Aislinn actually throws her tiles down onto the table. Part of that is probably her innocent and carefree personality, but more importantly, she does not have enough mahjong experience to even know proper table manners. Aislinn has been playing the game for a bit over six months, and most of that time was spent in the anything-goes Miyamori mahjong clubroom.
Still, within that short time, she has managed to achieve a level of ability giving her the highest hands-won percentage in the nation within the prefectural tournaments. This means she won more consistently than Miyanaga Teru
The only times when Teru can be reasonably expected to lose a hand (especially at the prefectural level of competition) are the very beginning of a given match, and later on when her point inflation gets out of hand and makes it impossible for her to complete a hand expensive enough fast enough. Still, if you remember what Teru’s match looked like, you can imagine the looks on the faces of Aislinn’s past opponents.
The funny thing is, there is nothing obviously outstanding about Aislinn’s hands and playstyle as compared to other famous monsters. Her ability only activates after the tiles are dealt, so there is nothing stopping Aislinn from starting with a crappy hand. Neither are Aislinn’s “ideals” aimed at voraciously creating high-scoring combinations every hand. She just nudges the flow enough to successfully go out every hand. In that sense, her closest equivalent seen so far is Cold Touka. But Aislinn does seem to get a peek at both the discards and final hand shapes of her opponents, too, which is crazy.
An interesting point is that Aislinn’s discards are perfectly ordinary, despite her being able to tell which tiles are unnecessary well in advance. We do not know whether this is a result of her lack of experience, a back-up measure in case her ideal is not fully realized, or possibly a drawback of her ability where she would break her own ideal if she played an irregular game. If not for this fact, Aislinn could throw away unnecessary but dangerous tiles in the very beginning of every hand, significantly augmenting her defense – one of the possible ways she could improve from now on (as if a power-up for her was particularly necessary).
But what Aislinn needs, and badly, is to go through the same training Yuuki did. Because instead of her dominating the table, we get a repeat of the Yuuki vs Jun match, except with Kiyosumi dealing out the punishment this time around.
Aislinn’s flow control only resulting in down-to-earth tile combinations comes back to haunt her. Someya Mako might not be able to counteract crazy monster hands, but she is dangerous against anything still within the realm of “bad luck”. What we get is a curious result where Aislinn dominates the table as a whole, and Mako pulls the rug from under her feet at the very last moment each hand, thus making Mako dominate everyone in turn.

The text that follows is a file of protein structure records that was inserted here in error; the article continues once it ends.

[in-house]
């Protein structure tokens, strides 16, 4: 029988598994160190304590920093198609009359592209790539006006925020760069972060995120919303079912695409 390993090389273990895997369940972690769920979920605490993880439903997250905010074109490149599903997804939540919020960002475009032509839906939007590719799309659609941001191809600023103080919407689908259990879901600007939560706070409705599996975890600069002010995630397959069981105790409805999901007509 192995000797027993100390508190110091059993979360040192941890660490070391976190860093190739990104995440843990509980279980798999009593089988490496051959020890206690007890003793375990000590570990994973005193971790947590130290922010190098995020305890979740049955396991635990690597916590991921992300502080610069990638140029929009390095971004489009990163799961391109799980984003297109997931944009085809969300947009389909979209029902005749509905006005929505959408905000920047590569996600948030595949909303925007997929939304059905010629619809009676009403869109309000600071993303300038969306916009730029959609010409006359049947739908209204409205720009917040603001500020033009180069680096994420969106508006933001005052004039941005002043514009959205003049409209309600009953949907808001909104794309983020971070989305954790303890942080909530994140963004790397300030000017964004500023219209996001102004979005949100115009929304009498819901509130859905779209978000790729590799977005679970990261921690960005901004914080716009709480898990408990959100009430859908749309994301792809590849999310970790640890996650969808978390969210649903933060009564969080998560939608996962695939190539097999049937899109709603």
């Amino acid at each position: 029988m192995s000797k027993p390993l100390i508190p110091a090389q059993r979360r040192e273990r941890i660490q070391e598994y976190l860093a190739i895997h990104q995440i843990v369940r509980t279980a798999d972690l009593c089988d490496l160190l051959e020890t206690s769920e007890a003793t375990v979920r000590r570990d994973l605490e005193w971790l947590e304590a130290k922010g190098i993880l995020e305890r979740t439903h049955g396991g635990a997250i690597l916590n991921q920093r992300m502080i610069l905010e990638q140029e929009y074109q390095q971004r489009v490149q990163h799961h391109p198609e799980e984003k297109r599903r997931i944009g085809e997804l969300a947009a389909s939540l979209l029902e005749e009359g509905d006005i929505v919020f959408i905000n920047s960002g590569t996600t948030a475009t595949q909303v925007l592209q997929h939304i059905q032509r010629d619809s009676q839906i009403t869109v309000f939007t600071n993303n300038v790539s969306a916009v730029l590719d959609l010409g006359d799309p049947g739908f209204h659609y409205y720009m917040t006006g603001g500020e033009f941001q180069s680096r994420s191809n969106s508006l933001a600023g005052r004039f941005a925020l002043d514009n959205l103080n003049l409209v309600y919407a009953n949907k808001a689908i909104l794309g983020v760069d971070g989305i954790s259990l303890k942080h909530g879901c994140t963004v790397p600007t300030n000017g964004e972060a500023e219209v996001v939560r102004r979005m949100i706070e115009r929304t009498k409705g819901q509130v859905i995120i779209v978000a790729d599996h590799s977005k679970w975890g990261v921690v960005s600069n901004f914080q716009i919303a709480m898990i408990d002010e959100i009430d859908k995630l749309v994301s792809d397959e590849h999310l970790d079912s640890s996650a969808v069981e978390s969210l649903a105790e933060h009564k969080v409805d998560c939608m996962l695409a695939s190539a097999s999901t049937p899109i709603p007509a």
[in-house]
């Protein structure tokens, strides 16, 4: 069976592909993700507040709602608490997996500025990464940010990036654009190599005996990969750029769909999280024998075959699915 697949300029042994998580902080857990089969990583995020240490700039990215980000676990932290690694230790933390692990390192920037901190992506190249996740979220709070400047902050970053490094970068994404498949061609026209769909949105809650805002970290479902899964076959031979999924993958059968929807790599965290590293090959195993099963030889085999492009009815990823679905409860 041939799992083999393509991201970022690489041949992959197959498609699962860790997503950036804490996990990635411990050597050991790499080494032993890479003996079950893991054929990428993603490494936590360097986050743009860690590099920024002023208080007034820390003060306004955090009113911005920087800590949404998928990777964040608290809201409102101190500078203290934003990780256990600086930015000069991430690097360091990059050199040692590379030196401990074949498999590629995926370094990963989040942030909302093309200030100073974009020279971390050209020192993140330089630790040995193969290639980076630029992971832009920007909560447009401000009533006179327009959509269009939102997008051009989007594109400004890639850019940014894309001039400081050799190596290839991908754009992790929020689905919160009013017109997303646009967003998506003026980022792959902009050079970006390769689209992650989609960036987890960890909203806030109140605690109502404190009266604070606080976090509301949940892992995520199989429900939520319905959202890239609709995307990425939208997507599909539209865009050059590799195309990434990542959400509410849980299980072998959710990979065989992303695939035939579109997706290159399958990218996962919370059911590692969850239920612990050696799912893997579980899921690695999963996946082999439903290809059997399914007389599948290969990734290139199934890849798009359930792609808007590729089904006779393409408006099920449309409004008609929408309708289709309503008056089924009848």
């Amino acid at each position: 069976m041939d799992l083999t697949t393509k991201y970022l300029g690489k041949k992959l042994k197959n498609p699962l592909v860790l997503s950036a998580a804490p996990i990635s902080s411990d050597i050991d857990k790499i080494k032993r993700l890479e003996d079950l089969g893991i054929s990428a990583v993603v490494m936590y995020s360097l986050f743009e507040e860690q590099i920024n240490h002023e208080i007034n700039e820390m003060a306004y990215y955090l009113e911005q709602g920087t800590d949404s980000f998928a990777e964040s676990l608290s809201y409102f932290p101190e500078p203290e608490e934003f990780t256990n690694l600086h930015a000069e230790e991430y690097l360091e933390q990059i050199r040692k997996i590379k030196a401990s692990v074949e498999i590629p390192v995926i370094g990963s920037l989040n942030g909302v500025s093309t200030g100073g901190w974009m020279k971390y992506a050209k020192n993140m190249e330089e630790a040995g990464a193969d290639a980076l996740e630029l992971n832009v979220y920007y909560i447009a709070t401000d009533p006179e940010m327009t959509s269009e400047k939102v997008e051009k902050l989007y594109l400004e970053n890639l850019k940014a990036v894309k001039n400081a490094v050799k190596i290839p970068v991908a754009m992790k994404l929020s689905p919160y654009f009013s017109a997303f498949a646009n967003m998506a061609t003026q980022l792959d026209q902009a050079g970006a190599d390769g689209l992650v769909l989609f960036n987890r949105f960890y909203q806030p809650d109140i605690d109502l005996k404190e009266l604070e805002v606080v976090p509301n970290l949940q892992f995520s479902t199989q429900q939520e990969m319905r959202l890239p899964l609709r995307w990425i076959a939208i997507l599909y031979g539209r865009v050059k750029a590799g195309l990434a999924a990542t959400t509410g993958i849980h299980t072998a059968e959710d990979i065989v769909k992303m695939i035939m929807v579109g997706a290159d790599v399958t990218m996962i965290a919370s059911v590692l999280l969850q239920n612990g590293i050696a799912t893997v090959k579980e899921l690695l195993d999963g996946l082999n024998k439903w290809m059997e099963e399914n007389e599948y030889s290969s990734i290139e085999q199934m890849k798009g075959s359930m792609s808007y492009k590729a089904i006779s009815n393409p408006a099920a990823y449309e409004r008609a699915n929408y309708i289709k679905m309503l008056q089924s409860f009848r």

The only way Mako can stop Aislinn is going for crappy hands instead of statistically beneficial ones. Normally, this would only be a half-measure, because a single high-scoring win from anyone else at the table would result in nullifying the effort that went into Mako’s numerous trash hands. But nobody is going to score big at this table, because Aislinn is not letting them!
While making unusual calls to break up the flow is something we have already seen, and could be considered a risky but effective strategy in the Saki universe, Mako’s biggest show-off moment was this red 5 of circles, where she started using the other players for her purposes. By choosing to discard a red dora, Mako immediately makes her hand 1-han cheaper, but this sacrifice is not meaningless, because the 1-han from the red dora is more important to Himematsu’s player than it is to Mako at this time.
With a pon on the red 5 of circles, Himematsu gets 5-han from the dora alone. Add a tanyao, and you get a 12,000 haneman (plus another 6000 from the dealer bonus). While the jump from a 5-han hand to a 6-han hand results in a whooping 6000 point difference, the difference between a 4-han and 5-han hand in this case is a negligible ~400 points. There is no guarantee Himematsu would have called on the non-dora 5 of circles.
And, Mako’s weird discard here proves decisive in having Eisui deal into her hand. Not only is everyone focused on the dealer’s potential 18,000 hand, but Mako’s winning tiles become completely unreadable to the other players, who cannot follow her reasoning.
The match ends with Mako’s all out victory. As a result of her trash-hand tactics, the placement and point totals do not change as you might expect, but Kiyosumi easily rises to the top at the expense of Miyamori. Rather than a feat of strength, it is a triumph of experience. The young may not always…
Wait, everyone but Mako is a third year here >_>. I blame Mako for her granny-speak.
To make due on my obligatory name references, I will mention that Aislinn is an Irish name meaning “dream”. Breaking up the last name Wishart into its components of “art” and “wish” should be easy enough for everyone. So Aislinn is one of the characters with their abilities encoded into their name.
Also, the above pic has Miyamori’s Kurumi in her “default position” on Shiro’s lap. The Saki Biyori manga calls this the “Shiro charger”, but there does not seem to be any power transfer going on. I think.
Seems like those two would get along.
There will be delays in the airing of the next two Saki episodes because of Japanese elections. Episode 6 will probably air with only about an hour’s delay, but Saki is scheduled to take a one week break after that on.